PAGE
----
A week ago, the government showed contempt for international standards in its attempt to violate international law in relation to the EU withdrawal agreement.
In many ways, it should be no surprise that it now wishes to ignore the UN convention against torture and the European Convention on Human Rights.
But I have to admit I am still shocked, nevertheless. Because the Overseas Operations (Service Personnel and Veterans) Bill – or the ‘Torture Bill’, as some call it – could result in torture and other serious crimes being protected from prosecution if they took place more than five years ago.
It is not clear why Britain’s Armed Forces personnel should be above the law, or why they should be able to contravene our international legal obligations related to war crimes and crimes against humanity. In fact, it is especially important that time limits are not too restrictive in this regard. It takes time to gather evidence, to fully trace the harm done, and to work with lawyers across borders. This is not vexatious or targeting Armed Forces members. It’s only fair, and it applies to everyone.
This year, the Black Lives Matter movement rightly demanded that we look at the continuing and harmful legacy of imperialism and reflect on Britain’s role worldwide. It is crystal clear to many across the country that Britain must never again embark on an imperialist war and that it is a basic human right that all people have a right to justice.
This means that we in Britain must act in accordance with British law – both military and civilian, international humanitarian law (also known as the Laws of Armed Conflict) and international human rights law. These standards are not negotiable or relative. Why should others be subject to them if they are not applicable to everyone?
Human rights legislation applies to all branches of government and bodies serving a public function; that should include Armed Forces. As Grey Collier, Advocacy Director at Liberty, said, “a war crime doesn’t stop being a war crime after five years.” They are absolutely right to call this legislation a “distraction” to cover up the fact the Ministry of Defence has “failed, and continues to fail, to provide effective investigations into allegations of wrongdoing.”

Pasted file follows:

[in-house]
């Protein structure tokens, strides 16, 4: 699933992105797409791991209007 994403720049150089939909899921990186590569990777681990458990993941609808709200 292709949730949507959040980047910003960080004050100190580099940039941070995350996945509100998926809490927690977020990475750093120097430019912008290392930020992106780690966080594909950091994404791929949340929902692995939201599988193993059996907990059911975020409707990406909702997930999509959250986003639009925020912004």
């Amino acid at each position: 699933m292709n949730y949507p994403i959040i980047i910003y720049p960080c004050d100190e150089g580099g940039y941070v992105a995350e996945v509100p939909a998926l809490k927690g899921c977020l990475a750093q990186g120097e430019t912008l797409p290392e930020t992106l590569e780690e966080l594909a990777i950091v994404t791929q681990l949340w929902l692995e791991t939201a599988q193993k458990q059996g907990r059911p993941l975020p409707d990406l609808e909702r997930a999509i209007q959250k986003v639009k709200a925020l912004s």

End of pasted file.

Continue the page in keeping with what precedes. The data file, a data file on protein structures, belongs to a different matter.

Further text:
Actually, public transparency and political accountability for potential crimes in military interventions are the best way to respect the hundreds of British servicemen, women and civilian personnel who have lost their lives in conflict, during the invasion of Iraq particularly, and the thousands of others who still live with the mental and physical injuries incurred while serving in our Armed Forces.
We must never forget the innocent civilians who have died during recent conflicts that Britain has been involved with – and who have died as a result of the sectarian violence and terrorist outrages that followed as a result. There is no getting away from it: in this century, our country has engaged in wars in Iraq and Afghanistan that saw untold brutality, detention, torture, and yes – serious abuses of human rights.
This was done against the will of the millions of people who protested and demonstrated for a more progressive international approach base on human rights and internationalism. To progress as a society, we need to reckon with this – not to push it away and claim that every challenge is vexatious.
That’s how we improve public confidence in the Armed Forces – by being transparent and upholding the very highest of standards not artificially limiting rules to evade responsibility and accountability. This must be uppermost in our minds when we talk about learning from past mistakes and ensuring that future governments do not let down the people of this country by repeating those mistakes.
Never again, and not in my name.